No specific recommendation

      Screen women at increased risk***

      HSV

      Do not screen asymptomatic patients

      No specific recommendation

      Do not screen general population

      No specific recommendation

      HPV

      No specific recommendation

      No specific recommendation

      No specific recommendation

      No specific recommendation

      Bacterial vaginosisDo not screen for low-risk patients; insufficient evidence to recommend screening in patients at high risk for preterm deliveryNo specific recommendationDo not screen for low-risk patients; insufficient evidence to recommend screening in patients at high risk for preterm deliveryNo specific recommendation

      STI = sexually transmitted infection; USPSTF = U.S. Preventive Services Task Force; CDC = Centers for Disease Control and Prevention; AAFP = American Academy of Family Physicians; ACOG = American College of Obstetricians and Gynecologists; HIV = human immunodeficiency virus; HSV = herpes simplex virus; HPV = human papillomavirus; Pap = Papanicolaou

      * At risk = new or multiple partners; diagnosis of gonorrhea or chlamydia within the last 12 months; those not consistently using barrier methods; those having sex under the influence of drugs

      ** Increased risk = defined as <25 years with inconsistent condom use; history of other STIs; multiple sex partners or drug use

      *** High-risk factors = history of multiple sexual partners or a sexual partner with multiple contacts; sexual contact with individuals with a culture-proven STI; history of repeated episodes of STIs; attendance at clinics for STIs

  • Screen all females at increased risk
    • STI screening recommendations for sexually active nonpregnant women

      STI Screening Recommendations for Sexually Active Nonpregnant Women

      STI

      USPSTF

      CDC

      AAFP

      ACOG

      Chlamydia

      Yearly screening – screen women <25 years and others at increased risk*

      Do not screen women >25 years and not at high risk

      Screen women ≤25 years and others at increased risk***

      Screen women ≤25 years and others at increased risk*

      Screen women ≤25 years and others at increased risk****

      Gonorrhea

      Screen women <25 years and others at increased risk*

      No recommendation for or against screening women not at risk and >25 years

      Screen women at increased risk***

      Do not screen general population

      Screen women <25 years and others at increased risk*

      Screen adolescents and others at increased risk****

      Syphilis

      Screen women at increased risk**

      Screen women exposed to syphilis

      Screen women at increased risk*

      Screen women at increased risk****

      HIV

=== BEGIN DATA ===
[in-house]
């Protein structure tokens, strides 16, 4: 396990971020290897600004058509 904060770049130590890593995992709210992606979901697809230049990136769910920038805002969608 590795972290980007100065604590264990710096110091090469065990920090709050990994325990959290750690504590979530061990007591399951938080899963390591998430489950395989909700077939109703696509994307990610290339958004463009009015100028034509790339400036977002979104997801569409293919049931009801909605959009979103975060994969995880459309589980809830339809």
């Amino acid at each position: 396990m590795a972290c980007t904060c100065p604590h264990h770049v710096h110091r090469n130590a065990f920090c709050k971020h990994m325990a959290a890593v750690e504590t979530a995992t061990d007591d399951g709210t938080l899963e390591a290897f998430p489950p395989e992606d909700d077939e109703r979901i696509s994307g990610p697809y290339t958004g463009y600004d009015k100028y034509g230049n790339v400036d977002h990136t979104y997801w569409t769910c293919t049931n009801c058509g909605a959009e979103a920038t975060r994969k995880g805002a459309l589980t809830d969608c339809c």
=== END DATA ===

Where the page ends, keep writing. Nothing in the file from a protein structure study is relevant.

Screen women at increased risk*

      Screen all patients 13-64 years regardless of risk factors

      Screen women at increased risk*

      Screen women at increased risk****

      Hepatitis B

      Do not screen general population

      Provide prevaccination screening for women at increased risk***

      Do not screen general population

      No specific recommendation

      Hepatitis C

      Do not screen general population; insufficient evidence to recommend for or against screening women at increased risk

      Screen women at increased risk***

      Do not screen general population

      Do not screen general population; insufficient evidence to recommend for or against screening women at increased risk*

      Screen women at increased risk****

      HSV

      Do not screen asymptomatic patients

      Do not screen general population

      Do not screen general population

      Screen if sexual partner has HSV

      HPV

      Insufficient evidence to use as primary screening test for cervical cancer

      Do not screen for subclinical infection

      Insufficient evidence to use as primary screening test for cervical cancer

      Testing with a Pap smear is an option for women >30 years

      Bacterial vaginosisDo not screenNo recommendationNo specific recommendationsNo specific recommendations

      STI = sexually transmitted infection; USPSTF = U.S. Preventive Services Task Force; CDC = Centers for Disease Control and Prevention; AAFP = American Academy of Family Physicians; ACOG = American College of Obstetricians and Gynecologists; HIV = human immunodeficiency virus; HSV = herpes simplex virus; HPV = human papillomavirus; Pap = Papanicolaou

      * At risk = new or multiple partners; diagnosis of gonorrhea or chlamydia within the last 12 months; those not consistently using barrier methods; those having sex under the influence of drugs

      ** Commercial sex workers; persons who exchange drugs for sex; incarceration in adult correctional facility; multiple sex partners

      *** Increased risk defined as <25 years with inconsistent condom use; history of other STIs; multiple sex partners or drug use

      **** High-risk factors = history of multiple sexual partners or a sexual partner with multiple contacts; sexual contact with individuals with a culture-proven STI; history of repeated episodes of STIs; attendance at clinics for STIs

  • HIV/syphilis cotesting